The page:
It was touted to be "a hands-on, visual feast of invention, creativity, and a celebration of the Maker Movement," and it lived up to its press. There were about 200 exhibits of technology, arts, crafts, science and Do-It-Yourself projects.

In our building, the two most interesting exhibits were the ham radio operators' booth and the Tapigami booth. Tapigami is a contemporary art form created by Sacramento artist Danny Scheible, who uses masking tape to create sculptures because of its versatile, accessible, and malleable nature. The display had a whole miniature city of Tapigami structures, and children had the opportunity to be shown how to make a few simple forms.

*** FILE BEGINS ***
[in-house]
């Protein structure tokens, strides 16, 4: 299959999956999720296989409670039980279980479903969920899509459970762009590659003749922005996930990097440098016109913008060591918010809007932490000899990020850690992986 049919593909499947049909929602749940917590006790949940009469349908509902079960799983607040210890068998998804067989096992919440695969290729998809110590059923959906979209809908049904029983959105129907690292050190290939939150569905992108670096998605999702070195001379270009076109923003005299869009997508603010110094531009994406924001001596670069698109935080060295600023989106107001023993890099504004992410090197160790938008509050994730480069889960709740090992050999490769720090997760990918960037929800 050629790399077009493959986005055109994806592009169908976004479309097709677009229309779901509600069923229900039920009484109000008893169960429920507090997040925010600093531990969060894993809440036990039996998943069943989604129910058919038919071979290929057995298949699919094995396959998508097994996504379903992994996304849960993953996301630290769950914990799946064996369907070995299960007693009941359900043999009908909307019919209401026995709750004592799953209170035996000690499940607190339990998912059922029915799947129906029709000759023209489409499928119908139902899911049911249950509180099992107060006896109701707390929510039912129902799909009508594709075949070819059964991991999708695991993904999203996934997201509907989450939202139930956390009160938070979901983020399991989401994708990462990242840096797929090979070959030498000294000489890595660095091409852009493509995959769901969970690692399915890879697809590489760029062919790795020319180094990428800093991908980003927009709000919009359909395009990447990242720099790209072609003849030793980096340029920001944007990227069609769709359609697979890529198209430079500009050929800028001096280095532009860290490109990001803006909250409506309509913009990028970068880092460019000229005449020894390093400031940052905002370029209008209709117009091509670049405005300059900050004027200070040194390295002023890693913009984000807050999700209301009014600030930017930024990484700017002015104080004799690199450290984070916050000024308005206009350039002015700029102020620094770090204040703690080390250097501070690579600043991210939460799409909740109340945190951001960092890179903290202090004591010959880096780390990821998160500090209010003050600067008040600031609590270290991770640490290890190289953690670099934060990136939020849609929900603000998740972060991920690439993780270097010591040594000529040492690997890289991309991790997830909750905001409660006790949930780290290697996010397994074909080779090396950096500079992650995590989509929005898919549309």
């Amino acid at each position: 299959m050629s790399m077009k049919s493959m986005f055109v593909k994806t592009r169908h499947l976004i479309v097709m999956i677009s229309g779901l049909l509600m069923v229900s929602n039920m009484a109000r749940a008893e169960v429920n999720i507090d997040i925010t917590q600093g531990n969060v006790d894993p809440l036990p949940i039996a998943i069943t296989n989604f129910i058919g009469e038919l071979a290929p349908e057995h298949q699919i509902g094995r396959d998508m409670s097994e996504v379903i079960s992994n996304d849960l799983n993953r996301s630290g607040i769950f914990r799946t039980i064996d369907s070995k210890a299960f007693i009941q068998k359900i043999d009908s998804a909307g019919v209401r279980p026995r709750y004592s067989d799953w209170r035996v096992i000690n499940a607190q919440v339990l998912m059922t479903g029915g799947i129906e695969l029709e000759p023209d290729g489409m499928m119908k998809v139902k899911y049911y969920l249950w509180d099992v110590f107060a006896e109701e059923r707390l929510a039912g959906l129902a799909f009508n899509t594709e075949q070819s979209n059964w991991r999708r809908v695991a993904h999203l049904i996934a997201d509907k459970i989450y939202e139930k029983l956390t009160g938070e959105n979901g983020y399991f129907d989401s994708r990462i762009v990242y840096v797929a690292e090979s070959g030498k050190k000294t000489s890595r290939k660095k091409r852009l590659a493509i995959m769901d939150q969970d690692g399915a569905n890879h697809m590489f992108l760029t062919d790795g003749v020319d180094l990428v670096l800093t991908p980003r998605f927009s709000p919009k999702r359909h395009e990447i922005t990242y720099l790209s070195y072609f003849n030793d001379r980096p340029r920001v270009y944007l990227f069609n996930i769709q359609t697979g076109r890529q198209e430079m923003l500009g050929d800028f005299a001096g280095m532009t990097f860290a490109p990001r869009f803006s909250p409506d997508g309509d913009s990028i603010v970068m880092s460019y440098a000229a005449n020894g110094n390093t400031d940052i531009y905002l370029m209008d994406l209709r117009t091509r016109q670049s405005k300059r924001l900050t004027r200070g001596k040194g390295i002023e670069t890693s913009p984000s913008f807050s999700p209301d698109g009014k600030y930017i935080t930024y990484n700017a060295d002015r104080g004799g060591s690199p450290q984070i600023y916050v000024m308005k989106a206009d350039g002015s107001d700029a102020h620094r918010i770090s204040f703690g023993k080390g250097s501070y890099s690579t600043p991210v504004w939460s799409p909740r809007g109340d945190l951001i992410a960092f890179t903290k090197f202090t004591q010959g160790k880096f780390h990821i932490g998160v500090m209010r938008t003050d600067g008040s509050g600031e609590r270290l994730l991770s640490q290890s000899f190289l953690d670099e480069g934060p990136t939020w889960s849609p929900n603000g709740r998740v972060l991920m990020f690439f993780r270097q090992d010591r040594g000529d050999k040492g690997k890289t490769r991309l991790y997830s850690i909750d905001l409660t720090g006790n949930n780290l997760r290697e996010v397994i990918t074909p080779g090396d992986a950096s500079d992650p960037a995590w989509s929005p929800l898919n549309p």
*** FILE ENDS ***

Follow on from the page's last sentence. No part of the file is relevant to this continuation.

In the Natural History Museum, there were so many fun exhibits that it is hard to remember all of them. I saw a demonstration of how to make a cigar box guitar and watched enough electricity being generated from six lemons to light a Christmas tree light at the Association for Women in Science San Diego booth.

At another booth, I met a father whose 11-year old daughter, Natalie Hampton, had invented an app to help kids find someone to sit with at lunch, called "Sit with us." He said that it had also become popular with adults who work at large institutions like hospitals that have cafeterias.